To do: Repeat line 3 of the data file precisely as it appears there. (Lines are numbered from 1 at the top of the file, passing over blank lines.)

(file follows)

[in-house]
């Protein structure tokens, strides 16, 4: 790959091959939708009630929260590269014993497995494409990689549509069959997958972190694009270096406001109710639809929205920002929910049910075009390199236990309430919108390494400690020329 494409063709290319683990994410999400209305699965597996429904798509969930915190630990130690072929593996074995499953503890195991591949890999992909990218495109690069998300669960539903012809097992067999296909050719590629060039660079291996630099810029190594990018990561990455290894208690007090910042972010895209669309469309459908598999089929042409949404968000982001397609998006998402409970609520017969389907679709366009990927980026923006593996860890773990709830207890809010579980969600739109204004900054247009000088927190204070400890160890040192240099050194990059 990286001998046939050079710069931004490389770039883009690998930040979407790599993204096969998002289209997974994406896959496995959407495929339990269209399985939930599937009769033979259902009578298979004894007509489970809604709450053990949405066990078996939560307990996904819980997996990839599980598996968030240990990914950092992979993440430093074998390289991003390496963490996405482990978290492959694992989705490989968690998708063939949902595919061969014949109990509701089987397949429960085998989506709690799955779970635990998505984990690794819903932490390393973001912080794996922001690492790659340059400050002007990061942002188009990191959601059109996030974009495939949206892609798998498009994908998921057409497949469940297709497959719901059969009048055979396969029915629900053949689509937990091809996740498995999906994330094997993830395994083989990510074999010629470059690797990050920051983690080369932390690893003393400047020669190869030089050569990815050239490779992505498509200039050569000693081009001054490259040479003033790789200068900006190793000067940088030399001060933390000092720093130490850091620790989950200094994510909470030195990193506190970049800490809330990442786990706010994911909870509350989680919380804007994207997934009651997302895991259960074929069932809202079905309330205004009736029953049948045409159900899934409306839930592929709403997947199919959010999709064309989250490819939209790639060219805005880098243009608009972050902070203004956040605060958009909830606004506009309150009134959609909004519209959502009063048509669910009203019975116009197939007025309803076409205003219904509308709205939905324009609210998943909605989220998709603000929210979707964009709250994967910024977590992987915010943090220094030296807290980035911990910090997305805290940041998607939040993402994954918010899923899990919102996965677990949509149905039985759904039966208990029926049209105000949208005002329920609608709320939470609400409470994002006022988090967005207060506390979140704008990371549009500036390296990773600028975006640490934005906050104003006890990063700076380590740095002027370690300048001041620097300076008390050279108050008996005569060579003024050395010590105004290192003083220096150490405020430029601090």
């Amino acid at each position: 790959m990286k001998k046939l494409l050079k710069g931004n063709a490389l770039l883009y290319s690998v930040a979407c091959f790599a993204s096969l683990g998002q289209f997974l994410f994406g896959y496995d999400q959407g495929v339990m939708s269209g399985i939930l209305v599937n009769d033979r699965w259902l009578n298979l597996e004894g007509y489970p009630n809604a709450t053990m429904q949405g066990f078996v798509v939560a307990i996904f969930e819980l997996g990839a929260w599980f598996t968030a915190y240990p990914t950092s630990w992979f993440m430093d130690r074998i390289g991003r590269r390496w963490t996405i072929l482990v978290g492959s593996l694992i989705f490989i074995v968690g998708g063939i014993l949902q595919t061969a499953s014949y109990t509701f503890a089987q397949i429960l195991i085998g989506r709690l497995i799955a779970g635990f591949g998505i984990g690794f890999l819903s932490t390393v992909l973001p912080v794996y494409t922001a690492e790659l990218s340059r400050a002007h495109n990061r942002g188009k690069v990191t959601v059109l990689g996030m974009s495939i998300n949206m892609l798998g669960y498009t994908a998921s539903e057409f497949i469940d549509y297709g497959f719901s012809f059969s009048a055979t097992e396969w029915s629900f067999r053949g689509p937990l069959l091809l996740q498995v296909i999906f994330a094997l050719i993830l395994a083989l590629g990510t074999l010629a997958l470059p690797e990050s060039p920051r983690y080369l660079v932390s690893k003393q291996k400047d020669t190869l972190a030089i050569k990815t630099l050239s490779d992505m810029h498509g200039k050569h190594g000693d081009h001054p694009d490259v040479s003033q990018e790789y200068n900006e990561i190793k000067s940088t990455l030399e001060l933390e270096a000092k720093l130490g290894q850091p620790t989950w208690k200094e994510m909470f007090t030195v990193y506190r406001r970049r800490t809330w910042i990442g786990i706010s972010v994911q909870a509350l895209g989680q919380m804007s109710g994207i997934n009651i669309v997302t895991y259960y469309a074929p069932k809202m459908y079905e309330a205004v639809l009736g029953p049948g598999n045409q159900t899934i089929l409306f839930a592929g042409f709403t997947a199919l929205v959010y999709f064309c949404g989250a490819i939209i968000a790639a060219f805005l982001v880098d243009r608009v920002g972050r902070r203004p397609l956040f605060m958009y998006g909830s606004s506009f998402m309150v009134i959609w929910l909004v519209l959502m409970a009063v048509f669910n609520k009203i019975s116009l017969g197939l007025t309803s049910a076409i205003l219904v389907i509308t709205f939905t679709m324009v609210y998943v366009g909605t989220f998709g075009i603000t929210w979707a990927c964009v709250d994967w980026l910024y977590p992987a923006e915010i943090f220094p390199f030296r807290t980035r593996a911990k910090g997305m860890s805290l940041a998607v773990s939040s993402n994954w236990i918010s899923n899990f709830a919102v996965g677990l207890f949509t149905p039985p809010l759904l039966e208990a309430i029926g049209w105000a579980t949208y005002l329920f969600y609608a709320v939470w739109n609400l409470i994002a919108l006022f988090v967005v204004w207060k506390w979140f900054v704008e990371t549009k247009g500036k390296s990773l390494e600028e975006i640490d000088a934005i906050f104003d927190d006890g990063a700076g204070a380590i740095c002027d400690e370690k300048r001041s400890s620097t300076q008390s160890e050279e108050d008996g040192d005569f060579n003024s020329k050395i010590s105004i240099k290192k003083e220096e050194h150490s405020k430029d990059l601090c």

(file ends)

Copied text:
């Amino acid at each position: 790959m990286k001998k046939l494409l050079k710069g931004n063709a490389l770039l883009y290319s690998v930040a979407c091959f790599a993204s096969l683990g998002q289209f997974l994410f994406g896959y496995d999400q959407g495929v339990m939708s269209g399985i939930l209305v599937n009769d033979r699965w259902l009578n298979l597996e004894g007509y489970p009630n809604a709450t053990m429904q949405g066990f078996v798509v939560a307990i996904f969930e819980l997996g990839a929260w599980f598996t968030a915190y240990p990914t950092s630990w992979f993440m430093d130690r074998i390289g991003r590269r390496w963490t996405i072929l482990v978290g492959s593996l694992i989705f490989i074995v968690g998708g063939i014993l949902q595919t061969a499953s014949y109990t509701f503890a089987q397949i429960l195991i085998g989506r709690l497995i799955a779970g635990f591949g998505i984990g690794f890999l819903s932490t390393v992909l973001p912080v794996y494409t922001a690492e790659l990218s340059r400050a002007h495109n990061r942002g188009k690069v990191t959601v059109l990689g996030m974009s495939i998300n949206m892609l798998g669960y498009t994908a998921s539903e057409f497949i469940d549509y297709g497959f719901s012809f059969s009048a055979t097992e396969w029915s629900f067999r053949g689509p937990l069959l091809l996740q498995v296909i999906f994330a094997l050719i993830l395994a083989l590629g990510t074999l010629a997958l470059p690797e990050s060039p920051r983690y080369l660079v932390s690893k003393q291996k400047d020669t190869l972190a030089i050569k990815t630099l050239s490779d992505m810029h498509g200039k050569h190594g000693d081009h001054p694009d490259v040479s003033q990018e790789y200068n900006e990561i190793k000067s940088t990455l030399e001060l933390e270096a000092k720093l130490g290894q850091p620790t989950w208690k200094e994510m909470f007090t030195v990193y506190r406001r970049r800490t809330w910042i990442g786990i706010s972010v994911q909870a509350l895209g989680q919380m804007s109710g994207i997934n009651i669309v997302t895991y259960y469309a074929p069932k809202m459908y079905e309330a205004v639809l009736g029953p049948g598999n045409q159900t899934i089929l409306f839930a592929g042409f709403t997947a199919l929205v959010y999709f064309c949404g989250a490819i939209i968000a790639a060219f805005l982001v880098d243009r608009v920002g972050r902070r203004p397609l956040f605060m958009y998006g909830s606004s506009f998402m309150v009134i959609w929910l909004v519209l959502m409970a009063v048509f669910n609520k009203i019975s116009l017969g197939l007025t309803s049910a076409i205003l219904v389907i509308t709205f939905t679709m324009v609210y998943v366009g909605t989220f998709g075009i603000t929210w979707a990927c964009v709250d994967w980026l910024y977590p992987a923006e915010i943090f220094p390199f030296r807290t980035r593996a911990k910090g997305m860890s805290l940041a998607v773990s939040s993402n994954w236990i918010s899923n899990f709830a919102v996965g677990l207890f949509t149905p039985p809010l759904l039966e208990a309430i029926g049209w105000a579980t949208y005002l329920f969600y609608a709320v939470w739109n609400l409470i994002a919108l006022f988090v967005v204004w207060k506390w979140f900054v704008e990371t549009k247009g500036k390296s990773l390494e600028e975006i640490d000088a934005i906050f104003d927190d006890g990063a700076g204070a380590i740095c002027d400690e370690k300048r001041s400890s620097t300076q008390s160890e050279e108050d008996g040192d005569f060579n003024s020329k050395i010590s105004i240099k290192k003083e220096e050194h150490s405020k430029d990059l601090c």